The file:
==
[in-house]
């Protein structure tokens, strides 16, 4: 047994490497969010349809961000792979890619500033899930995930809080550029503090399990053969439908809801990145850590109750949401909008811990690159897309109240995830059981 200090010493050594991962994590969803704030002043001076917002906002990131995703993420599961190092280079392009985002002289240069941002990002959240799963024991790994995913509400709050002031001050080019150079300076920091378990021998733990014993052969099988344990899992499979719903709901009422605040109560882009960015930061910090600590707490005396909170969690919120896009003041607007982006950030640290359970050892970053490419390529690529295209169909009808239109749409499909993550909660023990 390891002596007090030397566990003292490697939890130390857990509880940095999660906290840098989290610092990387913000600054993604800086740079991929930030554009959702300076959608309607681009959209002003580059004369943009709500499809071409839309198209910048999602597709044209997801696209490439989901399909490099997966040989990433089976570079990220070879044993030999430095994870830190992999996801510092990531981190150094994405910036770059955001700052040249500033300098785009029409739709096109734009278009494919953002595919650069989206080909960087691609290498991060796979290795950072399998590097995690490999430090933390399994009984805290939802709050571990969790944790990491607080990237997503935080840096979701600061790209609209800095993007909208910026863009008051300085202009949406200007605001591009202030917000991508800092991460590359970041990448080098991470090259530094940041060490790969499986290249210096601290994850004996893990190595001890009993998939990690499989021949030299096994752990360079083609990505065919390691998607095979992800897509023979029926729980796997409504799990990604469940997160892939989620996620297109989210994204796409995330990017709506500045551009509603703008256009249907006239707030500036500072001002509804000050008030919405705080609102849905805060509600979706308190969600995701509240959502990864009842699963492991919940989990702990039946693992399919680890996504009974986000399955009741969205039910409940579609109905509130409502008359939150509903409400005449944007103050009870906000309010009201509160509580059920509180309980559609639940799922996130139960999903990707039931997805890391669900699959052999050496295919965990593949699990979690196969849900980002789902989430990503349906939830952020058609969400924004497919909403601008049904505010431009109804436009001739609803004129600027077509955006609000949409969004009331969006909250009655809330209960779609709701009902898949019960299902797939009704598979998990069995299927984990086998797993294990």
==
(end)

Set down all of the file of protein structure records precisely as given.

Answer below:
[in-house]
């Protein structure tokens, strides 16, 4: 047994490497969010349809961000792979890619500033899930995930809080550029503090399990053969439908809801990145850590109750949401909008811990690159897309109240995830059981 200090010493050594991962994590969803704030002043001076917002906002990131995703993420599961190092280079392009985002002289240069941002990002959240799963024991790994995913509400709050002031001050080019150079300076920091378990021998733990014993052969099988344990899992499979719903709901009422605040109560882009960015930061910090600590707490005396909170969690919120896009003041607007982006950030640290359970050892970053490419390529690529295209169909009808239109749409499909993550909660023990 390891002596007090030397566990003292490697939890130390857990509880940095999660906290840098989290610092990387913000600054993604800086740079991929930030554009959702300076959608309607681009959209002003580059004369943009709500499809071409839309198209910048999602597709044209997801696209490439989901399909490099997966040989990433089976570079990220070879044993030999430095994870830190992999996801510092990531981190150094994405910036770059955001700052040249500033300098785009029409739709096109734009278009494919953002595919650069989206080909960087691609290498991060796979290795950072399998590097995690490999430090933390399994009984805290939802709050571990969790944790990491607080990237997503935080840096979701600061790209609209800095993007909208910026863009008051300085202009949406200007605001591009202030917000991508800092991460590359970041990448080098991470090259530094940041060490790969499986290249210096601290994850004996893990190595001890009993998939990690499989021949030299096994752990360079083609990505065919390691998607095979992800897509023979029926729980796997409504799990990604469940997160892939989620996620297109989210994204796409995330990017709506500045551009509603703008256009249907006239707030500036500072001002509804000050008030919405705080609102849905805060509600979706308190969600995701509240959502990864009842699963492991919940989990702990039946693992399919680890996504009974986000399955009741969205039910409940579609109905509130409502008359939150509903409400005449944007103050009870906000309010009201509160509580059920509180309980559609639940799922996130139960999903990707039931997805890391669900699959052999050496295919965990593949699990979690196969849900980002789902989430990503349906939830952020058609969400924004497919909403601008049904505010431009109804436009001739609803004129600027077509955006609000949409969004009331969006909250009655809330209960779609709701009902898949019960299902797939009704598979998990069995299927984990086998797993294990």